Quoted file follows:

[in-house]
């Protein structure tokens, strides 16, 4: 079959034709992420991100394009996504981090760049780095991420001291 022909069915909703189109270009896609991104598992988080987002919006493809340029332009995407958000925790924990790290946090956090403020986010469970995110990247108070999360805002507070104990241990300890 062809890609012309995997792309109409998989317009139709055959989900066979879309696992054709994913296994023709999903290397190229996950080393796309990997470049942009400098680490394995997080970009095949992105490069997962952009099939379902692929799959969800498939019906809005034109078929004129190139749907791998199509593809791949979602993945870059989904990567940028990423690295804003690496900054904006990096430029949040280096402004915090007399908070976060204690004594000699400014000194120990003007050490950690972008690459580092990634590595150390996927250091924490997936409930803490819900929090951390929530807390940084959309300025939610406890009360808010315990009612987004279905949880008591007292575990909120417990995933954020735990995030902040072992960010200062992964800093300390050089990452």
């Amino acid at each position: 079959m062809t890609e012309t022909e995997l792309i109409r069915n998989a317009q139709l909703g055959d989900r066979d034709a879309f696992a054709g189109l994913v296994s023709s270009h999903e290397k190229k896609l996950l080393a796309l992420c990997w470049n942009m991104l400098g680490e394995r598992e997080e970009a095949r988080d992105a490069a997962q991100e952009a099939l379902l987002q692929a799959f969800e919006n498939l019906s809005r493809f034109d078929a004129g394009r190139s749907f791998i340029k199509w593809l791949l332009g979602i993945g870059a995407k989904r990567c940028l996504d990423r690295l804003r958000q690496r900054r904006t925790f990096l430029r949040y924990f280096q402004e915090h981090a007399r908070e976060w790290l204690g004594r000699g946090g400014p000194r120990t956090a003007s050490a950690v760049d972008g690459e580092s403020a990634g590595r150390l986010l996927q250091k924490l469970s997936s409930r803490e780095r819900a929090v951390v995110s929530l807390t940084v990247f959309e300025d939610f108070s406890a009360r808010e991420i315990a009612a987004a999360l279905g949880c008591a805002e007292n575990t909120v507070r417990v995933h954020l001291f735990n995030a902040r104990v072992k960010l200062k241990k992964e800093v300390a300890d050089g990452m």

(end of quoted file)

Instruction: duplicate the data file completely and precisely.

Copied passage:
[in-house]
């Protein structure tokens, strides 16, 4: 079959034709992420991100394009996504981090760049780095991420001291 022909069915909703189109270009896609991104598992988080987002919006493809340029332009995407958000925790924990790290946090956090403020986010469970995110990247108070999360805002507070104990241990300890 062809890609012309995997792309109409998989317009139709055959989900066979879309696992054709994913296994023709999903290397190229996950080393796309990997470049942009400098680490394995997080970009095949992105490069997962952009099939379902692929799959969800498939019906809005034109078929004129190139749907791998199509593809791949979602993945870059989904990567940028990423690295804003690496900054904006990096430029949040280096402004915090007399908070976060204690004594000699400014000194120990003007050490950690972008690459580092990634590595150390996927250091924490997936409930803490819900929090951390929530807390940084959309300025939610406890009360808010315990009612987004279905949880008591007292575990909120417990995933954020735990995030902040072992960010200062992964800093300390050089990452």
């Amino acid at each position: 079959m062809t890609e012309t022909e995997l792309i109409r069915n998989a317009q139709l909703g055959d989900r066979d034709a879309f696992a054709g189109l994913v296994s023709s270009h999903e290397k190229k896609l996950l080393a796309l992420c990997w470049n942009m991104l400098g680490e394995r598992e997080e970009a095949r988080d992105a490069a997962q991100e952009a099939l379902l987002q692929a799959f969800e919006n498939l019906s809005r493809f034109d078929a004129g394009r190139s749907f791998i340029k199509w593809l791949l332009g979602i993945g870059a995407k989904r990567c940028l996504d990423r690295l804003r958000q690496r900054r904006t925790f990096l430029r949040y924990f280096q402004e915090h981090a007399r908070e976060w790290l204690g004594r000699g946090g400014p000194r120990t956090a003007s050490a950690v760049d972008g690459e580092s403020a990634g590595r150390l986010l996927q250091k924490l469970s997936s409930r803490e780095r819900a929090v951390v995110s929530l807390t940084v990247f959309e300025d939610f108070s406890a009360r808010e991420i315990a009612a987004a999360l279905g949880c008591a805002e007292n575990t909120v507070r417990v995933h954020l001291f735990n995030a902040r104990v072992k960010l200062k241990k992964e800093v300390a300890d050089g990452m």